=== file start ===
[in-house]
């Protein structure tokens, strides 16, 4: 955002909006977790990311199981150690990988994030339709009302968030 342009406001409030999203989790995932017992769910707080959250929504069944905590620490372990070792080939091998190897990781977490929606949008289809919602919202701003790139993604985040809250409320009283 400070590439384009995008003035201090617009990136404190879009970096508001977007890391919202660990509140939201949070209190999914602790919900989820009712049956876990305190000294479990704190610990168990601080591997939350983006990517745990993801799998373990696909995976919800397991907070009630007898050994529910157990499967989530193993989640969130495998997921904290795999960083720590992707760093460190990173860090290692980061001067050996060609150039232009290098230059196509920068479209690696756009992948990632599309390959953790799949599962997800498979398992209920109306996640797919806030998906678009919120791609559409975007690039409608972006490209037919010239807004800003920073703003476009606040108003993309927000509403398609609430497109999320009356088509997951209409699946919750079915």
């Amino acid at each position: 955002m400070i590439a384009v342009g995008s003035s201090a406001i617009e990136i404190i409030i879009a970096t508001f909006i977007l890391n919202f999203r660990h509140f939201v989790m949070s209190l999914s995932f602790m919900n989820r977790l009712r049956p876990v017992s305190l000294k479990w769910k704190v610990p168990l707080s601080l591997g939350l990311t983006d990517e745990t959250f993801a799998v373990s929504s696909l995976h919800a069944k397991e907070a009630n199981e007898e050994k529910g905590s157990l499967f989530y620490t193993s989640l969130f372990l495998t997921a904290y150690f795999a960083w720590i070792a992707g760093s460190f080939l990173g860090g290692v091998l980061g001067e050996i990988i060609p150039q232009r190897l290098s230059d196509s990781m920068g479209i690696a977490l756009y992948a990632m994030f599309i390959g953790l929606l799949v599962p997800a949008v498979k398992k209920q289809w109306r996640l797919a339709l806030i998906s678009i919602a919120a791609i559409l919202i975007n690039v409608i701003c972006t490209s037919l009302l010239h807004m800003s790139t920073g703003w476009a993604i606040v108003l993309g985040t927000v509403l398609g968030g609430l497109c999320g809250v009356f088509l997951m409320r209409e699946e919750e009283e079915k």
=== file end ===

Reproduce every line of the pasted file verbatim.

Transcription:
[in-house]
């Protein structure tokens, strides 16, 4: 955002909006977790990311199981150690990988994030339709009302968030 342009406001409030999203989790995932017992769910707080959250929504069944905590620490372990070792080939091998190897990781977490929606949008289809919602919202701003790139993604985040809250409320009283 400070590439384009995008003035201090617009990136404190879009970096508001977007890391919202660990509140939201949070209190999914602790919900989820009712049956876990305190000294479990704190610990168990601080591997939350983006990517745990993801799998373990696909995976919800397991907070009630007898050994529910157990499967989530193993989640969130495998997921904290795999960083720590992707760093460190990173860090290692980061001067050996060609150039232009290098230059196509920068479209690696756009992948990632599309390959953790799949599962997800498979398992209920109306996640797919806030998906678009919120791609559409975007690039409608972006490209037919010239807004800003920073703003476009606040108003993309927000509403398609609430497109999320009356088509997951209409699946919750079915």
């Amino acid at each position: 955002m400070i590439a384009v342009g995008s003035s201090a406001i617009e990136i404190i409030i879009a970096t508001f909006i977007l890391n919202f999203r660990h509140f939201v989790m949070s209190l999914s995932f602790m919900n989820r977790l009712r049956p876990v017992s305190l000294k479990w769910k704190v610990p168990l707080s601080l591997g939350l990311t983006d990517e745990t959250f993801a799998v373990s929504s696909l995976h919800a069944k397991e907070a009630n199981e007898e050994k529910g905590s157990l499967f989530y620490t193993s989640l969130f372990l495998t997921a904290y150690f795999a960083w720590i070792a992707g760093s460190f080939l990173g860090g290692v091998l980061g001067e050996i990988i060609p150039q232009r190897l290098s230059d196509s990781m920068g479209i690696a977490l756009y992948a990632m994030f599309i390959g953790l929606l799949v599962p997800a949008v498979k398992k209920q289809w109306r996640l797919a339709l806030i998906s678009i919602a919120a791609i559409l919202i975007n690039v409608i701003c972006t490209s037919l009302l010239h807004m800003s790139t920073g703003w476009a993604i606040v108003l993309g985040t927000v509403l398609g968030g609430l497109c999320g809250v009356f088509l997951m409320r209409e699946e919750e009283e079915k």